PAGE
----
Simonetti formed Goblin in 1972. He grew up listening to and being influenced by Emerson, Lake & Palmer, King Crimson, Jethro Tull, Deep Purple and Gentle Giant. Then in 1977, Argento called upon them to write the music for his film "Suspiria."

“Dario said, ‘This is my new film and this is completely different from the others. It is not a giallo,’ [an Italian slasher/sexploitation movie] ‘or a thriller or a typical Italian horror movie.’ For the first time, he’s working with witches as a [main] theme in the film. He said, ‘I want the music to always scare the people even when nothing is happening on the screen.’ So, when you put this music as background, it lets the people know that the witches are still there even if you don’t see witches on the screen.”

Simonetti originally tried scoring the film as he read the script, “but it didn’t work when the film was finished. I don’t like to do this because it’s like, for example, if you go to see a film and read the book before, for sure you will be disappointed because you have a completely different image in your mind. The same happens with a script. So, with ‘Suspiria’ we started over again.”

“Many digital instruments didn’t exist when we created it in 1977,” adds Simonetti. “We had just the Moog 55 [synthesizer] — the same thing Keith Emerson used — and a few keyboards. There was a lot of experimenting in the studio.”

It’s not just the music per se. You’ll hear this evil sounding hiss, repeatedly, throughout the movie and Simonetti simulates it during our chat. “I thought there was something missing so I recorded my voice,” he says. “There is all that screaming and I put my voice all over it, like a devil’s voice’ going, ‘Witch!’ We had a lot of fun.”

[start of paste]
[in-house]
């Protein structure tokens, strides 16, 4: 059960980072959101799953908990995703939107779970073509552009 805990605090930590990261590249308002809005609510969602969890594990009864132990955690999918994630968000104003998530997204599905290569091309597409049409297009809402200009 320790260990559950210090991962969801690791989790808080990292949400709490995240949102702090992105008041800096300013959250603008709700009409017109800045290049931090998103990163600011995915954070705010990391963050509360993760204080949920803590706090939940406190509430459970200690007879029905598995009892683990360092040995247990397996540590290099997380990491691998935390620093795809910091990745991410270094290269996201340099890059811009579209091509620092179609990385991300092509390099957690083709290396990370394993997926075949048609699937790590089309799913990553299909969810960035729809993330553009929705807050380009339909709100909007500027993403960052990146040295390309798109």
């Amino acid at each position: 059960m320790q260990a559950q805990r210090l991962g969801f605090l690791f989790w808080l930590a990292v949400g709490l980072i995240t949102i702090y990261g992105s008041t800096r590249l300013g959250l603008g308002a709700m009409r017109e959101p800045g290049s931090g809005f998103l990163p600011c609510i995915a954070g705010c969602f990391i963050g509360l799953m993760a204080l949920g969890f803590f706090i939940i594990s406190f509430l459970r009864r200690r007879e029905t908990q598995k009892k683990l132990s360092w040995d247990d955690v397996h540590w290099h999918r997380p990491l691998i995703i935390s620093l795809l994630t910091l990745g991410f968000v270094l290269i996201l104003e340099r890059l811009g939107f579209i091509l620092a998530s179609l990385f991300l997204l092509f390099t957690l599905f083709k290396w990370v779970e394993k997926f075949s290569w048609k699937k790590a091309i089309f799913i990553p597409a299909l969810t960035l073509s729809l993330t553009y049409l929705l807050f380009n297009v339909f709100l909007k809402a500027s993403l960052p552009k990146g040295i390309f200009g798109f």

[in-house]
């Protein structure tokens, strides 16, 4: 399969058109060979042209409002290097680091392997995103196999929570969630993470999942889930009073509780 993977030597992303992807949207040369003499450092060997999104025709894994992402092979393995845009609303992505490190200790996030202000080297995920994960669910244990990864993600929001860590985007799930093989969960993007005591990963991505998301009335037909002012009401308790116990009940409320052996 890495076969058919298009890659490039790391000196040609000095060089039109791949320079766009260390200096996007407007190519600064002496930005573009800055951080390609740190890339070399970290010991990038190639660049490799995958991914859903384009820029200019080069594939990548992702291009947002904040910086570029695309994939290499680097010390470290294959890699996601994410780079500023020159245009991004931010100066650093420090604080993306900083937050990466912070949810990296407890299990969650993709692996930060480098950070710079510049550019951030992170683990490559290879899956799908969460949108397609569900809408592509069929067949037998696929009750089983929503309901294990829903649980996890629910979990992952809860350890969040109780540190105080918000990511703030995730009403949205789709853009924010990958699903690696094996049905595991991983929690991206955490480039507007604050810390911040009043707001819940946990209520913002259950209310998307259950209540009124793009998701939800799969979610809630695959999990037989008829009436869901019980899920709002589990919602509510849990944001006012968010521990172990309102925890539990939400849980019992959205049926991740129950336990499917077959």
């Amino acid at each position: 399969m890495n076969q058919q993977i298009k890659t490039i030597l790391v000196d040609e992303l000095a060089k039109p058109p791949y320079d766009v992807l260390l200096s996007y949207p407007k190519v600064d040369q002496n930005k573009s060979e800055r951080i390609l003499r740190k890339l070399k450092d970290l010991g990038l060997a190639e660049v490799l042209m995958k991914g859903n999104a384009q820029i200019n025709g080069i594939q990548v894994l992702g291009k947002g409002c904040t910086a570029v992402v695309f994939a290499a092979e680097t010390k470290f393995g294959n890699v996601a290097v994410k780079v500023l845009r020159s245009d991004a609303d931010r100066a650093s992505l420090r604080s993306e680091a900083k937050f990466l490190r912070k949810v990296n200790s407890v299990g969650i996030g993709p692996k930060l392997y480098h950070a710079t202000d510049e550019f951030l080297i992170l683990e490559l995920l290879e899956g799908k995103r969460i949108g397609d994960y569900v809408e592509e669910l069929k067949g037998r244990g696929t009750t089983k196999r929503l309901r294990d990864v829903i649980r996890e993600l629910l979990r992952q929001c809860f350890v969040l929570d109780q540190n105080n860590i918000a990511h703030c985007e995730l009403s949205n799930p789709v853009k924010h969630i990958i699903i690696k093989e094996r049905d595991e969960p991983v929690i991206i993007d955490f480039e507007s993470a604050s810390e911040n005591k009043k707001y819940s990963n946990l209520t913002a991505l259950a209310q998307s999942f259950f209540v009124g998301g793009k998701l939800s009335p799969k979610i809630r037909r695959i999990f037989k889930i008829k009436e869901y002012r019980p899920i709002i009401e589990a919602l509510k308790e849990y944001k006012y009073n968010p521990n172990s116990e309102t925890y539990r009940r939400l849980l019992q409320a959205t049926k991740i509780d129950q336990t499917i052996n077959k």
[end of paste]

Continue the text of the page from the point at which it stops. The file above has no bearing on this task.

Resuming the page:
Boston-based musician Terry Donahue is a long-time horror movie aficionado and also a veteran sound-tracking artist. Along with his two mates, Donahue has been writing and performing original soundtracks for silent movies for 28 years as part of the Alloy Orchestra. (The Alloy Orchestra also performs film scores along silent movies at the Coolidge.)

“Sometimes [the soundtrack musicians] go too far,” he opines, “like in ‘Creature from the Black Lagoon.’ Some people could say that about ‘Suspiria.’ It’s a delicate balance.”

Simonetti’s Goblin has been touring with “Suspiria” off and on for the past five or six years, he says, swearing that the dates timed near the release of the new “Suspiria” was just coincidental. “When we decided to start with this tour,” he says, “it was many months ago and we didn’t know the releasing date of the new one.” Still, he notes, it hasn’t hurt interest in people coming to see and hear the original film.


Here's a look at Goblin playing live as "Suspiria" screened in the Netherlands:


At the Coolidge, the musicians in Goblin won’t replace the soundtrack. “It’s a mixing of original on the screen and we play live, synchronized with the old one. We play exactly in the same time where the music is in the film. We use the same instruments. The live sound is the same as the original except for some parts where we added something [improvised] every day, a few parts we create at the moment.”

“I think it’s a kind of a lullaby, sweet music over violent scenes,” says Simonetti, “and sometimes the contrast works. If you don’t know the film and just listen to [the soundtrack album], except for the voice it’s not very scary. But it works in the scenes.”

Donahue feels live music can enhance the cinematic experience. "It makes all the difference in the world [to the audience],” he says. “Any live performance, it’s much more exciting. You feel like you’re at an event, not just going to a movie. And live music is like theater — anything could go wrong.”

The soundtrack often works best when it's hardly noticed, he says, "but the ones that stick out, it’s like “Wow! Who did that?’ With horror movies, the repetitive theme that comes around, you think about ‘Jaws,’ ‘Halloween’ and ‘Suspiria,’ the recurring themes are pieces of music that bring you in. And for those ‘70s horror films, the music matches the campiness of the movie. It’s hard to put yourself in their shoes, but I think campiness is part of it. It seems to work and they had a niche.”

Related:

Jim Sullivan Twitter Music Writer
Jim Sullivan writes about rock 'n' roll and other music for The ARTery.

More…

Support the news